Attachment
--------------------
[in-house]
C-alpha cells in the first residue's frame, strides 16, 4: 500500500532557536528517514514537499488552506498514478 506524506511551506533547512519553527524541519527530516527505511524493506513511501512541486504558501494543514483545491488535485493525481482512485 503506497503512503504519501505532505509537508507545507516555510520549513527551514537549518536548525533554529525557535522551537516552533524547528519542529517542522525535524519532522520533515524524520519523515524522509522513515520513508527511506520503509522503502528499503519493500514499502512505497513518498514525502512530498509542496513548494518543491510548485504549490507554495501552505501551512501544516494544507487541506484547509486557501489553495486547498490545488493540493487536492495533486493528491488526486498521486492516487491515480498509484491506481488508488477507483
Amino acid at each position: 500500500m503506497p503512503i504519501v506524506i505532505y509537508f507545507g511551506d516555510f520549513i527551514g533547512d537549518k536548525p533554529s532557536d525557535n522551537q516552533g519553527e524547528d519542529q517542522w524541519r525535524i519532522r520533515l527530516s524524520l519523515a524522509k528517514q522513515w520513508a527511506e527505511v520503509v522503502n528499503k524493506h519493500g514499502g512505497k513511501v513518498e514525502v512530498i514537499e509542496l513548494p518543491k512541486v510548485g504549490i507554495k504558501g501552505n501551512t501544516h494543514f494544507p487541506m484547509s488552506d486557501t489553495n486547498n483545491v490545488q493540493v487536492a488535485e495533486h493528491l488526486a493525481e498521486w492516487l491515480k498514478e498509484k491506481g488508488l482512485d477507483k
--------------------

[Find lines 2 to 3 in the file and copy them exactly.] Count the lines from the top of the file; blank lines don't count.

C-alpha cells in the first residue's frame, strides 16, 4: 500500500532557536528517514514537499488552506498514478 506524506511551506533547512519553527524541519527530516527505511524493506513511501512541486504558501494543514483545491488535485493525481482512485 503506497503512503504519501505532505509537508507545507516555510520549513527551514537549518536548525533554529525557535522551537516552533524547528519542529517542522525535524519532522520533515524524520519523515524522509522513515520513508527511506520503509522503502528499503519493500514499502512505497513518498514525502512530498509542496513548494518543491510548485504549490507554495501552505501551512501544516494544507487541506484547509486557501489553495486547498490545488493540493487536492495533486493528491488526486498521486492516487491515480498509484491506481488508488477507483
Amino acid at each position: 500500500m503506497p503512503i504519501v506524506i505532505y509537508f507545507g511551506d516555510f520549513i527551514g533547512d537549518k536548525p533554529s532557536d525557535n522551537q516552533g519553527e524547528d519542529q517542522w524541519r525535524i519532522r520533515l527530516s524524520l519523515a524522509k528517514q522513515w520513508a527511506e527505511v520503509v522503502n528499503k524493506h519493500g514499502g512505497k513511501v513518498e514525502v512530498i514537499e509542496l513548494p518543491k512541486v510548485g504549490i507554495k504558501g501552505n501551512t501544516h494543514f494544507p487541506m484547509s488552506d486557501t489553495n486547498n483545491v490545488q493540493v487536492a488535485e495533486h493528491l488526486a493525481e498521486w492516487l491515480k498514478e498509484k491506481g488508488l482512485d477507483k